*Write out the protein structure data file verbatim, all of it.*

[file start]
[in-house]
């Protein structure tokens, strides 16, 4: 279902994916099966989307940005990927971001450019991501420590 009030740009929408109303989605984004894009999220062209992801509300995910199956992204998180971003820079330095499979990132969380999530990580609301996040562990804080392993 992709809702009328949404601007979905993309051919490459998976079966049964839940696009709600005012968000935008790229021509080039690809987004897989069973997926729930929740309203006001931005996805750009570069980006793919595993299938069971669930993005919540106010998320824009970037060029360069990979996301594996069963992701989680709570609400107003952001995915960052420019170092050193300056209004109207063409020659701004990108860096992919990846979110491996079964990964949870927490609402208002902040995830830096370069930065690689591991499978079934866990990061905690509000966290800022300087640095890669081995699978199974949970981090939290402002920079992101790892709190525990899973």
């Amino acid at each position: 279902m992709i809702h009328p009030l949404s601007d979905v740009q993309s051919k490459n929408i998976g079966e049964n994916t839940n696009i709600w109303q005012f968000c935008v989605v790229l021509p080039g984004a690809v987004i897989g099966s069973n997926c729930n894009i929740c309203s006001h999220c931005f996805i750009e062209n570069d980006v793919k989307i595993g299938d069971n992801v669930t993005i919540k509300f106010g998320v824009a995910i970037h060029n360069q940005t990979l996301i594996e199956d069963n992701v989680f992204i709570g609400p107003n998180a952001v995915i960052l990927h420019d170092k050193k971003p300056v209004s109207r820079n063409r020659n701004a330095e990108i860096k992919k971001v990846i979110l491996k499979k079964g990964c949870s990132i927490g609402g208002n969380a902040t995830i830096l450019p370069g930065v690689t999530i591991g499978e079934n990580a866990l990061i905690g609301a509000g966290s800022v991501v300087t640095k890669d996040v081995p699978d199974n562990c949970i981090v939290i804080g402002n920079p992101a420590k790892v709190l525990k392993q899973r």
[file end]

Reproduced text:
[in-house]
């Protein structure tokens, strides 16, 4: 279902994916099966989307940005990927971001450019991501420590 009030740009929408109303989605984004894009999220062209992801509300995910199956992204998180971003820079330095499979990132969380999530990580609301996040562990804080392993 992709809702009328949404601007979905993309051919490459998976079966049964839940696009709600005012968000935008790229021509080039690809987004897989069973997926729930929740309203006001931005996805750009570069980006793919595993299938069971669930993005919540106010998320824009970037060029360069990979996301594996069963992701989680709570609400107003952001995915960052420019170092050193300056209004109207063409020659701004990108860096992919990846979110491996079964990964949870927490609402208002902040995830830096370069930065690689591991499978079934866990990061905690509000966290800022300087640095890669081995699978199974949970981090939290402002920079992101790892709190525990899973």
């Amino acid at each position: 279902m992709i809702h009328p009030l949404s601007d979905v740009q993309s051919k490459n929408i998976g079966e049964n994916t839940n696009i709600w109303q005012f968000c935008v989605v790229l021509p080039g984004a690809v987004i897989g099966s069973n997926c729930n894009i929740c309203s006001h999220c931005f996805i750009e062209n570069d980006v793919k989307i595993g299938d069971n992801v669930t993005i919540k509300f106010g998320v824009a995910i970037h060029n360069q940005t990979l996301i594996e199956d069963n992701v989680f992204i709570g609400p107003n998180a952001v995915i960052l990927h420019d170092k050193k971003p300056v209004s109207r820079n063409r020659n701004a330095e990108i860096k992919k971001v990846i979110l491996k499979k079964g990964c949870s990132i927490g609402g208002n969380a902040t995830i830096l450019p370069g930065v690689t999530i591991g499978e079934n990580a866990l990061i905690g609301a509000g966290s800022v991501v300087t640095k890669d996040v081995p699978d199974n562990c949970i981090v939290i804080g402002n920079p992101a420590k790892v709190l525990k392993q899973r």